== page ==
Needs Assessments in Public Policy

Needs Assessments in Public Policy

Needs Assessments in Public Policy

Needs Assessments in Public Policy

Synopsis

Need is increasingly used as the basis for the provision of a range of public services. This timely book examines the ways in which needs are assessed in relation to these services. It examines the theory and practice of needs assessment and presents a series of policy specific case studies where needs assessments are being used, including: health, housing, community care, legal aid and training.

Designed for use by students and practitioners involved in social and public policy, this book addresses the theoretical, conceptual and practical issues associated with needs assessment today.

Excerpt

Janie Percy-Smith

This collection of papers takes as its starting point a strong belief that meeting needs is what public services ought to be about. This is clearly a normative statement which is reflective of my own political values, but it is also empirically rooted. It is the case, as a matter of fact, that need, variously and often imperfectly defined, is the basis on which a range of public services are currently distributed, as will become clear from the case study chapters in Part ii of this volume. This is reflected in policy statements and statements of intent across policy areas. It is also true to say that, for ordinary people, the concept of need is often inextricably tied up with issues of fairness and social justice. So people react with outrage to stories of scarce public resources going to people who are not ‘really’ in need or of people in ‘real need’ going without. Although this can also be used as the basis for emotive attacks on ‘scroungers’ and those who are deemed to be undeserving in a moral sense of public assistance, it does nevertheless reflect a common acceptance that the concept of need is, and should be, an important consideration in decisions about the allocation of public resources. It is interesting to note that this appears to continue to be the case despite 15 years or more of ideological attack on need as the basis of provision and the attempt to develop markets and quasi-markets through which services should be provided, as documented in Ian Sanderson’s chapter.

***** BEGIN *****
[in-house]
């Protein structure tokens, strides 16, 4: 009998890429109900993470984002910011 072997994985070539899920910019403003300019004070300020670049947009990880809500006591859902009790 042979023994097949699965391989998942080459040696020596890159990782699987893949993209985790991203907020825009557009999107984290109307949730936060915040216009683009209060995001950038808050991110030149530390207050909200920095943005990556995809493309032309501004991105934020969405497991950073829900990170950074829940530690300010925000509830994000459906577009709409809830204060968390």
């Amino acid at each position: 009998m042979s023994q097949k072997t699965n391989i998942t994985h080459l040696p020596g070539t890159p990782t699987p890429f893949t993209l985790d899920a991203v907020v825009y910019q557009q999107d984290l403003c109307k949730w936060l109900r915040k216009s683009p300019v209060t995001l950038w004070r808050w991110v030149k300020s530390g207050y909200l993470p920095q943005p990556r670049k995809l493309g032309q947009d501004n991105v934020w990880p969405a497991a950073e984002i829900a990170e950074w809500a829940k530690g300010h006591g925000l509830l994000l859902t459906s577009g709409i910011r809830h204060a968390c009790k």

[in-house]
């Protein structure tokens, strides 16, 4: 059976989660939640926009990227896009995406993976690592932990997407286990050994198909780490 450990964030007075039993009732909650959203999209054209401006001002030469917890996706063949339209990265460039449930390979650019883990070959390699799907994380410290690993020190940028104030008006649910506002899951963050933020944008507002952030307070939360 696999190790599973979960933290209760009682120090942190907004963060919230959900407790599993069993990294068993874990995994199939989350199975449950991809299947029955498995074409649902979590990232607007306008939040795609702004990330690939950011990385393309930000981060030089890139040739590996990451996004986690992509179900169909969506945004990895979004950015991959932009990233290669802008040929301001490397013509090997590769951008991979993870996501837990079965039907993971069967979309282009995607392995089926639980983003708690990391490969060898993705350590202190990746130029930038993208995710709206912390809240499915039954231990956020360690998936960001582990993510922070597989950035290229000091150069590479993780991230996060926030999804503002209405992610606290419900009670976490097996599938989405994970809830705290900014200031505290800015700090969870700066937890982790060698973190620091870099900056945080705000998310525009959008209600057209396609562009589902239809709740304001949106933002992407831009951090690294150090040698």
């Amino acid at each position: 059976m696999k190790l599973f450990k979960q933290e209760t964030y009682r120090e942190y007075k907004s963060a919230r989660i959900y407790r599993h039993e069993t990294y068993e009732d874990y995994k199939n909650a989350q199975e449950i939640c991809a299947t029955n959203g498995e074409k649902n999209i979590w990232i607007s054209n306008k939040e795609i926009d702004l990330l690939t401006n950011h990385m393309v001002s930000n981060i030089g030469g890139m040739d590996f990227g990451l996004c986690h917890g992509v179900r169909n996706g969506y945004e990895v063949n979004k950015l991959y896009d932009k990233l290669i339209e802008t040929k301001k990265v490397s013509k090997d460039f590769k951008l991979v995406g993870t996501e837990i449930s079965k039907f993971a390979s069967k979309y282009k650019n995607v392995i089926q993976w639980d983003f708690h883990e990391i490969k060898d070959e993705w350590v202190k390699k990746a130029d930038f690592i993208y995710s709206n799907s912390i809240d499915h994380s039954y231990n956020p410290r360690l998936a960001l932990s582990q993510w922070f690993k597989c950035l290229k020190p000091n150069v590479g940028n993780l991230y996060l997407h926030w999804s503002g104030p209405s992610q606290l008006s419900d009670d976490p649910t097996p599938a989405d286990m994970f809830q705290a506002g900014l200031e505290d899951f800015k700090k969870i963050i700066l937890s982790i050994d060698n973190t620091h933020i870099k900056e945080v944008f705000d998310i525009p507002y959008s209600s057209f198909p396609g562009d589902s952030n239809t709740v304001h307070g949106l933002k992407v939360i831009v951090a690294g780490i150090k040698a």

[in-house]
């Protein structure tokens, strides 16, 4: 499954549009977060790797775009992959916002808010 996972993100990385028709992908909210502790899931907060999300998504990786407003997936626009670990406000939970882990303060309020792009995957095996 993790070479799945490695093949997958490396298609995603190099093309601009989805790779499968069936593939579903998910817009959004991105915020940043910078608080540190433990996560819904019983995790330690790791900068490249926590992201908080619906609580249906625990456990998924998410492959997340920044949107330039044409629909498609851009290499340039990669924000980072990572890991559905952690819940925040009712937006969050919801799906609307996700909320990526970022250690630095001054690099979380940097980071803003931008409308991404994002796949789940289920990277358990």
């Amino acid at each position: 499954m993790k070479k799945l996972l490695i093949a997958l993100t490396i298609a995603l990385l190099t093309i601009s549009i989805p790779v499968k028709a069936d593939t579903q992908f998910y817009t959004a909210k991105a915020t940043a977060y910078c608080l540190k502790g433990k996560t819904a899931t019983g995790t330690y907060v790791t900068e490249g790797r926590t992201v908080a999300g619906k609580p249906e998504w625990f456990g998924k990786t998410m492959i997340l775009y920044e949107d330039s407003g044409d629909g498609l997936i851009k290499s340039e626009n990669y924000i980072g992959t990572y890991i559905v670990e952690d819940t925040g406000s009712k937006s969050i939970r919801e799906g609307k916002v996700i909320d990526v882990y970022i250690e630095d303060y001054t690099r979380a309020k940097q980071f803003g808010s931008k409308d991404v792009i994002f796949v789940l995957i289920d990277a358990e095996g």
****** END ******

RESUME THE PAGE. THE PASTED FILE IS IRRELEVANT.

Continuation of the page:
Needs assessment is of increasing concern to policy makers for a number of reasons. First, a number of new policy developments require by law, or strongly recommend, that needs assessments be carried out. My own chapter on community needs assessments makes this point in relation to recent urban regeneration initiatives; Martin Browne’s chapter on community care draws attention to the requirements of the nhs and Community Care Act; Anne Foreman’s chapter on health needs assessments makes reference to the guidelines relating . . .

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